Leading People We Find Challenging

Chris Atkinson - BLM columnist

“Dear Chris, I have some important news for managing directors, business owners and chief executives. A new report has been written called: How to get every employee in your company to think like YOU”

This was the first paragraph of a marketing flyer I received in the post and the strength of my reaction to its fundamental message shocked me. I know it might sound like a tempting idea as you experience the challenges of working with others who essentially don’t think like you!

In fact, it is a fast growing trend in industry.

The rapid popularisation of NLP over the last two decades reveals a good example of how marketing efforts make claims that, on the surface, could be desirable. A short internet search revealed articles and videos titled:

  • “How to make people do whatever you want”
  • “NLP mind control Convince People”
  • “Easily and quickly persuade anyone to do anything”
  • “10 Ways to Protect Yourself from NLP Mind Control”

It actually makes sense in these times of enormous pressure that you might think that life could be so much more efficient and productive if we could get others to think like us. Imagine the time and emotional energy saved if we didn’t have all these frictions or pointless arguments with others!

This line of thinking, however, is fundamentally flawed and bad for our businesses, it is a seductive lie that promises the impossible that we can change or control people, moreover that we can change or control people to be more like us.

  1. You cannot change or control people.
  2. You do not want people to think like you.

Let’s take these two points one at a time. Firstly, through manipulation techniques any control you manage to achieve will be short-term and, if ‘felt’ by the receiver, will create resentment and irritation. Common sense should tell you from personal experience that when you have felt manipulated by someone the impact was not a good one and often we become even more challenging or stubborn!

Additionally, it is true that life events can change people and with significant determination, people can even also change themselves but you, unfortunately, do not have the power to change people. Many people spend years trying to change someone while repeatedly failing to learn this simple truth.

Secondly, the world you envisage where ‘people think like you’ does not work the way you imagine it. I would guess that you feel like everything will be smoother and more co-operative, and possibly that is true, but there is a heavy price to pay! There are now huge bodies of research demonstrating that diversity of thought is essential for high performing teams and organisations.

McKinsey: “Is there a payoff from top-team diversity?” This research found that companies ranking in the top quartile of executive-board diversity had ROEs that were 53% higher and EBIT margins that were 14% higher, on average, than they were for those in the bottom quartile.

Deloitte: “Waiter, is that inclusion in my soup? A new recipe to improve business performance.” A report that summarises research conducted in three large Australian businesses about how diversity and inclusion have the capacity to lift business performance, drive innovation, customer service, collaboration and engagement.

Harvard Business School: “How to Get the Best Solutions from Your Team.” Smart organisations place a premium on group consultation. Studies done by psychologist Patrick Laughlin at the University of Illinois show that the approaches and outcomes of a cooperating group are not just better than those of the average group member, but are better than even the group’s best problem solver functioning alone, the lone problem solver can’t match the diversity of knowledge and perspectives of a multi-person unit that includes him.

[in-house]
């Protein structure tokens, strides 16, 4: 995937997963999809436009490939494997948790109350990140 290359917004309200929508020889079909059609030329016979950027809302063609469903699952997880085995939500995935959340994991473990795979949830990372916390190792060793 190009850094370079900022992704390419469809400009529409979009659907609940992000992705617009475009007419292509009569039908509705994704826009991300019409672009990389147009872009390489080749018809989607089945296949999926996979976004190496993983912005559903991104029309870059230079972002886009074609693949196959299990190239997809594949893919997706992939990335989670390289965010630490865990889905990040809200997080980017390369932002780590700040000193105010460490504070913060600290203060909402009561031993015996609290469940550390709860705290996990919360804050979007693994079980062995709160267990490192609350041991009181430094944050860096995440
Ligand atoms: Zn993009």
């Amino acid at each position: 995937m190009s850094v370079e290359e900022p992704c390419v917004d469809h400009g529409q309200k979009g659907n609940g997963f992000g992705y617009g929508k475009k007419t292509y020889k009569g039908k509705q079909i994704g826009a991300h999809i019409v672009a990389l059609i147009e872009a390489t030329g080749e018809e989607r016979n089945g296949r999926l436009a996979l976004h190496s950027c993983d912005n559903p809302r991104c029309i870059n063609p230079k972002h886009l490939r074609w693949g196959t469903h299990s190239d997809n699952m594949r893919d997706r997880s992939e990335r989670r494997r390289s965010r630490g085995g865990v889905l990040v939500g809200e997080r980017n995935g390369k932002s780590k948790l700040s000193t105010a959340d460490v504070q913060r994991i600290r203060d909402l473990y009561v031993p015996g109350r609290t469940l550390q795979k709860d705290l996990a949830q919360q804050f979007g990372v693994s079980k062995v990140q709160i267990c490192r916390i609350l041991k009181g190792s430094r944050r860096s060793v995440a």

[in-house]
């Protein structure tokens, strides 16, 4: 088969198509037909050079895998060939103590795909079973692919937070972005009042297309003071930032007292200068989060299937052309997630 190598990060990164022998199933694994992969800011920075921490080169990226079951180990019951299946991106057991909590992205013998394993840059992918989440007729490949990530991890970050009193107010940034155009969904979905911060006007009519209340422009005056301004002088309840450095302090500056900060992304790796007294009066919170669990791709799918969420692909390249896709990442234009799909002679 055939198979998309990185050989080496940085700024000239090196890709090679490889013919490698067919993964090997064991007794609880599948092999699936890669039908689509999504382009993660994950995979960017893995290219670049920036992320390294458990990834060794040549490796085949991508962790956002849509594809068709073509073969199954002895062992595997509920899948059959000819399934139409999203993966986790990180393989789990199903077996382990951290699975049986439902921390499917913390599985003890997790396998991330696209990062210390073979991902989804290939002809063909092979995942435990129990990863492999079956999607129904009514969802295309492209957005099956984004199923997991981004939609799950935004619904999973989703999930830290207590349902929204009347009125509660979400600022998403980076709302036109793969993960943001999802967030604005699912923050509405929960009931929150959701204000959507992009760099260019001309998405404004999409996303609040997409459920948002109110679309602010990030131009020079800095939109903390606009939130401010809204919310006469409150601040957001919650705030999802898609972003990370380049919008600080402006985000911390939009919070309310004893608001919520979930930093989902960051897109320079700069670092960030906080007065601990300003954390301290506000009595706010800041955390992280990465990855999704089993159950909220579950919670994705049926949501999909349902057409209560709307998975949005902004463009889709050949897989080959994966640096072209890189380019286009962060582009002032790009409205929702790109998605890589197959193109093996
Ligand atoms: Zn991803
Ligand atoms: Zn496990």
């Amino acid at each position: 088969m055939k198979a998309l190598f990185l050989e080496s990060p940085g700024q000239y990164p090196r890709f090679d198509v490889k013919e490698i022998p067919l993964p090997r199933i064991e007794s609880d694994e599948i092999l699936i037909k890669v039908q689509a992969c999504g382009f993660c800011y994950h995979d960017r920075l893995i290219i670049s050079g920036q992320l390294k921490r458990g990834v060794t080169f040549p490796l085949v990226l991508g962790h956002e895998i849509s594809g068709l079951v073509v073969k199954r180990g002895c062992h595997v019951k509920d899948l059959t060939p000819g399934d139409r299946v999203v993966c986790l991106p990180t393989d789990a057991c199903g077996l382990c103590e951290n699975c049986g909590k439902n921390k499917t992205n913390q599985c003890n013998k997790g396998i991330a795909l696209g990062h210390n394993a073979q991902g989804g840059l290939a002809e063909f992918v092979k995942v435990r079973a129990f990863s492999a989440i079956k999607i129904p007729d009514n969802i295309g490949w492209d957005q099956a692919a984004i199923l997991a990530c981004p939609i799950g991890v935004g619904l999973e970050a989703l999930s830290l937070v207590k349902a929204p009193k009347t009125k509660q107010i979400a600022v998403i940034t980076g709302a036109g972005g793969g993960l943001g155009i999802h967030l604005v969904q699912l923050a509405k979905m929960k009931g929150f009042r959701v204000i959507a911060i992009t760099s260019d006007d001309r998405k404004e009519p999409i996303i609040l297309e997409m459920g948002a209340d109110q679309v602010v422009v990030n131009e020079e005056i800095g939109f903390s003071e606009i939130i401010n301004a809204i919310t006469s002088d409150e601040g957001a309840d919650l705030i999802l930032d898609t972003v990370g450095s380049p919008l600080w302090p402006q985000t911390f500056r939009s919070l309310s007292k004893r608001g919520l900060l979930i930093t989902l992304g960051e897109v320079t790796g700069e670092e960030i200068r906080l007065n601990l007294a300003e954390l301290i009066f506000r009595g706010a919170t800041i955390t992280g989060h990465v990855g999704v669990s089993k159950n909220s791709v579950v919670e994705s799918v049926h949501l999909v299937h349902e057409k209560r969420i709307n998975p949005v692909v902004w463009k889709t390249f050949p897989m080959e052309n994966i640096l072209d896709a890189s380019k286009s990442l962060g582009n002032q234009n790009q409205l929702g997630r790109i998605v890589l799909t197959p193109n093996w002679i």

The point here is that:

  1. We actually can’t do much to change people, and..
  2. Critically, we actually shouldn’t want to!!!

Any leader who wants to achieve high performance with their team needs to recognise these facts and then recognise that dealing with challenging people is a central part of leadership itself.

Learning “how to lead people we find challenging” is one of the most important skills of a leader because without this competency our behaviour is at risk of undermining our entire leadership profile through inappropriate behaviours, bad attitude and often sarcastic communication.

The truth is that no matter how hard we try to cover up our feelings we openly and visible transmit our attitude towards this individual so that, not only does the person themselves know it, but also the wider team will be aware also. You are not as skilled as you think you are in hiding those frustrations you feel.

The good news here is that the skills and competency to lead a challenging person can be learnt. There are techniques to refocus your attitude about this person but moving your attention away from what annoys you towards the talents and strengths they bring to the workplace.

This is beneficial for both parties and allows you to quickly get more productivity and therefore positivity from the other person. The other point to recognise is that your ability to influence someone does not come from clever psychological skills or technique but rather from the depth of relationship we have with the other person.

Most likely the person you find challenging is the person in your team you have the shallowest relationship with, the person you know least about personally, emotionally and spend the least time informally with.

If you want to change the situation you have to prioritise spending significant time with that person in relationship building mode, digging deep into their attitudes, experiences, beliefs and character – and importantly to listen to these things openly with total acceptance.

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